There were several reasons for thousands of people gathering in the square this evening. But the main reason was that Quiroga had announced that this evening, he would present an indictment against former military dictator Hugo Banzer. He had come to power in 1971 in a military coup, and it lasted for seven years. Seven costly and bloody years for the Bolivia people. Now was the hour of accounting.
This was only possible because Bolivia had been a democracy since July 1979. Free elections had taken place for the first time in 20 years. The optimism could be felt all over. People believed better times would come. But history was not forgotten. This was what Quiroga talked about. He listed all the crimes of Hugo Banzer. How he had prevented political parties and unions to operate. He had ordered the killing and imprisonment of political opponents. He had looted the wealth of the country for personal gain.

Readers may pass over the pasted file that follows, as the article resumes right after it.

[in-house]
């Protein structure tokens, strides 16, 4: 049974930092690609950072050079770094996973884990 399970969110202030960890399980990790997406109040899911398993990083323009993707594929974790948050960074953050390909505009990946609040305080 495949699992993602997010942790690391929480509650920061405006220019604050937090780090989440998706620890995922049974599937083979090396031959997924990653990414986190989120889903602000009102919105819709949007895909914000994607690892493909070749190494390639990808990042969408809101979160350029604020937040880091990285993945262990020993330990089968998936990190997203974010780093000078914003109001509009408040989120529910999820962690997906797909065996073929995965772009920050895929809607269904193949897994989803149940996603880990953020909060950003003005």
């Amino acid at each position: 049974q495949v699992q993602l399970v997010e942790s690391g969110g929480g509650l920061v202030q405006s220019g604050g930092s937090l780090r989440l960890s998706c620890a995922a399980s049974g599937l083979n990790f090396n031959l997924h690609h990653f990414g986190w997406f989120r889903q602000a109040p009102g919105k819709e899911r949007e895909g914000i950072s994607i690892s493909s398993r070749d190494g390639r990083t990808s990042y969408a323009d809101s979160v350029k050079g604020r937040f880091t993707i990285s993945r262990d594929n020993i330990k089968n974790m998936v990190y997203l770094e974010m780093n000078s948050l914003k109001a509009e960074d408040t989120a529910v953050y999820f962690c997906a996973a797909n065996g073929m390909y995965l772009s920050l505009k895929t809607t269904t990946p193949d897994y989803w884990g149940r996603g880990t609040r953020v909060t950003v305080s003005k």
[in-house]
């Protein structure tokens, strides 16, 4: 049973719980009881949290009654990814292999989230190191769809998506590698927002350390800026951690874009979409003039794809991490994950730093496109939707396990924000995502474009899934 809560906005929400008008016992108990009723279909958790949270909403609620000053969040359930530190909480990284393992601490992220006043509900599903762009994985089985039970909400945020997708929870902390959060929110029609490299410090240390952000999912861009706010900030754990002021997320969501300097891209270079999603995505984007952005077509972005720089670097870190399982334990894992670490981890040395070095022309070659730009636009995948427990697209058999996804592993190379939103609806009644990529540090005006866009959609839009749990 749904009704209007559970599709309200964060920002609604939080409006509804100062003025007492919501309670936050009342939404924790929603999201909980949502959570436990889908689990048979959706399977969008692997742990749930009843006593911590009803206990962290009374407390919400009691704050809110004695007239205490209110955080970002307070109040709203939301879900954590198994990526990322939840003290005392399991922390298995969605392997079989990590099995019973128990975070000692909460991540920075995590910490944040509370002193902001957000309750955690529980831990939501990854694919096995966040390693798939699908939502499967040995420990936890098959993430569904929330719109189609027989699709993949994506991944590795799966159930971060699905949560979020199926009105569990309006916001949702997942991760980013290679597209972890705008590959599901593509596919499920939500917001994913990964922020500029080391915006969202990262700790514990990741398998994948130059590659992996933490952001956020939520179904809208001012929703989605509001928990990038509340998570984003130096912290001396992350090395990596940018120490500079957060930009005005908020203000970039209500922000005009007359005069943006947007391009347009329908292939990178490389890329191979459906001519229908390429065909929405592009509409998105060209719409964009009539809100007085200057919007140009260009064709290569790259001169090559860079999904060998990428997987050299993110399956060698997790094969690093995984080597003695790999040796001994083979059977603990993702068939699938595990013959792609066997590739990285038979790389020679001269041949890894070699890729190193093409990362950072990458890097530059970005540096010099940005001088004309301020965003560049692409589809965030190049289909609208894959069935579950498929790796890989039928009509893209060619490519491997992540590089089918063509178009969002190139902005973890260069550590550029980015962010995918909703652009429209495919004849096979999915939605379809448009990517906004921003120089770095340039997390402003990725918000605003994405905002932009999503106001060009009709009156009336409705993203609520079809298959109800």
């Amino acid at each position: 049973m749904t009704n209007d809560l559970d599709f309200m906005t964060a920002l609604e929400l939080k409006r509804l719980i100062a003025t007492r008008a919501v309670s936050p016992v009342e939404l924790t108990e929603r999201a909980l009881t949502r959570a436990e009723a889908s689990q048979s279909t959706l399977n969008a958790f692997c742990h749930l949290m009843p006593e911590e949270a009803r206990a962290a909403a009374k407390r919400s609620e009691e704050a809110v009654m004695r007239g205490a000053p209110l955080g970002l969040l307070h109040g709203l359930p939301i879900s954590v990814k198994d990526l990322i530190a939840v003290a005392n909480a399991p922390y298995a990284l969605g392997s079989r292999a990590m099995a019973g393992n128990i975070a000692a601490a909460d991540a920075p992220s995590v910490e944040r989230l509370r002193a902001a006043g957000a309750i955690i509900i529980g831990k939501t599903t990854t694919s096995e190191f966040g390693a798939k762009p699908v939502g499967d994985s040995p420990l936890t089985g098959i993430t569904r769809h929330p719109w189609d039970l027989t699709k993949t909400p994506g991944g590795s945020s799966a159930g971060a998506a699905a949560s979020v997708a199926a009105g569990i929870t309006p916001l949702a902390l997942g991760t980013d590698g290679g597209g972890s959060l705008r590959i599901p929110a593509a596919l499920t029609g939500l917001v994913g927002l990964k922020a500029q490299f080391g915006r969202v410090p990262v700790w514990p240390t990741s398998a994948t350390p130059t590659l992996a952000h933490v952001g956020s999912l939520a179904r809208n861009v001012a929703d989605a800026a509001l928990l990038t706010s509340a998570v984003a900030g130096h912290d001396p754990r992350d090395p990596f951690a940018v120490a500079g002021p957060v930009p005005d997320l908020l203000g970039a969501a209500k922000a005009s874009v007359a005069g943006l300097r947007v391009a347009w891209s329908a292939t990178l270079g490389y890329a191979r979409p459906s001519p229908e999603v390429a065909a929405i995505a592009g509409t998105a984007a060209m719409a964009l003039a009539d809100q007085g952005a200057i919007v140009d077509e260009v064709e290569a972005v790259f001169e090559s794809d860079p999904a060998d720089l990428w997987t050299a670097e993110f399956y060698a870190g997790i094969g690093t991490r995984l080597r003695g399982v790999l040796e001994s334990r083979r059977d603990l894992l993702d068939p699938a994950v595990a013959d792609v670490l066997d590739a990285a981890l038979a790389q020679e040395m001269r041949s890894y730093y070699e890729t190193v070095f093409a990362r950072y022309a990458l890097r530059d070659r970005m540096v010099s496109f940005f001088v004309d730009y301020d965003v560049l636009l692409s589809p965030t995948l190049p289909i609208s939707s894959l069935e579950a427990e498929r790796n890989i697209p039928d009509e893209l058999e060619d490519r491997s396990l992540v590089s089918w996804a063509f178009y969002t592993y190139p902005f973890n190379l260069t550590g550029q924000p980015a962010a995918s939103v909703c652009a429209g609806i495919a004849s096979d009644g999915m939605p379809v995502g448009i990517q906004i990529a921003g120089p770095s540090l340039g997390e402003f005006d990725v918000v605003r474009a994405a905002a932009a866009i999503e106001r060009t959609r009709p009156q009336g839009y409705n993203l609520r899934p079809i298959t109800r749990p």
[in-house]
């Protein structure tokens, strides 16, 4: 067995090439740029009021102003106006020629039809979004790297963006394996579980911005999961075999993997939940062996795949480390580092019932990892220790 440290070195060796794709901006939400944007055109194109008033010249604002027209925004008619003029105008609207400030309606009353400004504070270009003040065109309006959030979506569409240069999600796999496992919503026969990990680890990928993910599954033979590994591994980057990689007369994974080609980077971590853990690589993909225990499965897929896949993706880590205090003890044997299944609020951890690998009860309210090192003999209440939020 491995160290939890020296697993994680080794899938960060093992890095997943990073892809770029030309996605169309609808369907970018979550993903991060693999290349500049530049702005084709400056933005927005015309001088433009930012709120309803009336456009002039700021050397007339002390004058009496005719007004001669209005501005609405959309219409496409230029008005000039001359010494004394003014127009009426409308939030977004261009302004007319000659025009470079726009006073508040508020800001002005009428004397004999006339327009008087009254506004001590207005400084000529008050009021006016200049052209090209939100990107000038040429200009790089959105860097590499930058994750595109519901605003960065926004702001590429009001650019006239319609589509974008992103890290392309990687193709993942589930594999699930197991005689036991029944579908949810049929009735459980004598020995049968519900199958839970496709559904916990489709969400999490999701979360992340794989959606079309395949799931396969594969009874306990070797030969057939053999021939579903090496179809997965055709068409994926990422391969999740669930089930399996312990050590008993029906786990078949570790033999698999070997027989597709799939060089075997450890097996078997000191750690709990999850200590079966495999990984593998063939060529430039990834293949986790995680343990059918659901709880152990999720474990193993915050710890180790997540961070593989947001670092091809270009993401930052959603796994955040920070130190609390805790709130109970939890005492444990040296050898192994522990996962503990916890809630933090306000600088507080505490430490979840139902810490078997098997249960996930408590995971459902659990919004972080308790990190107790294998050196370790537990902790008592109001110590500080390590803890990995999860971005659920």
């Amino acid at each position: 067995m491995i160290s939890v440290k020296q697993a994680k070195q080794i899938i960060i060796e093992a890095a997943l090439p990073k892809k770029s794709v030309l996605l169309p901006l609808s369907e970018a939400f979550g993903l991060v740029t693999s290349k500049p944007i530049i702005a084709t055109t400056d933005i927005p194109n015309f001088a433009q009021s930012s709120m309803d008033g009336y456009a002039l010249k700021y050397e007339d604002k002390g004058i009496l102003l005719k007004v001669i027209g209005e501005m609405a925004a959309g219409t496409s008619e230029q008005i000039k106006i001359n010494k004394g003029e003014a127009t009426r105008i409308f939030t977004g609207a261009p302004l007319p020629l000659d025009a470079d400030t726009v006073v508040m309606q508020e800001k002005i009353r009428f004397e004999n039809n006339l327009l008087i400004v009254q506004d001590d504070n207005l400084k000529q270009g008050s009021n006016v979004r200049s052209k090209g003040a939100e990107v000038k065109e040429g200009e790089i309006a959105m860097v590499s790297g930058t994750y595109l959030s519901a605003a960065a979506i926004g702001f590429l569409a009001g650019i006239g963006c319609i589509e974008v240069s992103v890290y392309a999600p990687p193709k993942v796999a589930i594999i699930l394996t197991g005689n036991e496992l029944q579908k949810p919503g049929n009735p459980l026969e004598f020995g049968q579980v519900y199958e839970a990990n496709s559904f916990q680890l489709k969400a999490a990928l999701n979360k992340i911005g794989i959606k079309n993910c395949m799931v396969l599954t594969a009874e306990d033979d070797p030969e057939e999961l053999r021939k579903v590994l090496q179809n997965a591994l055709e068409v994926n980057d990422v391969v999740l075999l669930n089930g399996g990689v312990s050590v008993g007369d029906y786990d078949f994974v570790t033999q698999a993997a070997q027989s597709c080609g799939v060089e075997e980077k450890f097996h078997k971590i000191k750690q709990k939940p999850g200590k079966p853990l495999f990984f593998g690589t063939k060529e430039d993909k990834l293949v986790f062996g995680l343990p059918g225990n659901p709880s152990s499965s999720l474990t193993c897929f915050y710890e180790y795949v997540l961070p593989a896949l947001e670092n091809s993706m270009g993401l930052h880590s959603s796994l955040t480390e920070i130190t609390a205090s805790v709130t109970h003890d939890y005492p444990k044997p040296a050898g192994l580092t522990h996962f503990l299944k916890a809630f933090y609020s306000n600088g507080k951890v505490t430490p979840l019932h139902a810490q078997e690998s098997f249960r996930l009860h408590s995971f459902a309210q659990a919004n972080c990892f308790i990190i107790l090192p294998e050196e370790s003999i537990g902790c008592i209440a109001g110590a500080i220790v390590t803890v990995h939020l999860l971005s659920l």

Quiroga finished his hour-long speech around ten in the evening. Together with Bolivian friends, I went to a café to talk. Not so long ago this would not have been possible, because the military government had a curfew from ten evening until six morning. My friends told me that I should not ignore the fact that under the surface, people were still fearing yet another military coup, a new dictatorship. It was well known that there were different groupings within the military, some leaning towards democracy, others hard core defenders of authoritarianism. This group was just waiting for the right occasion to bully their way to power once again.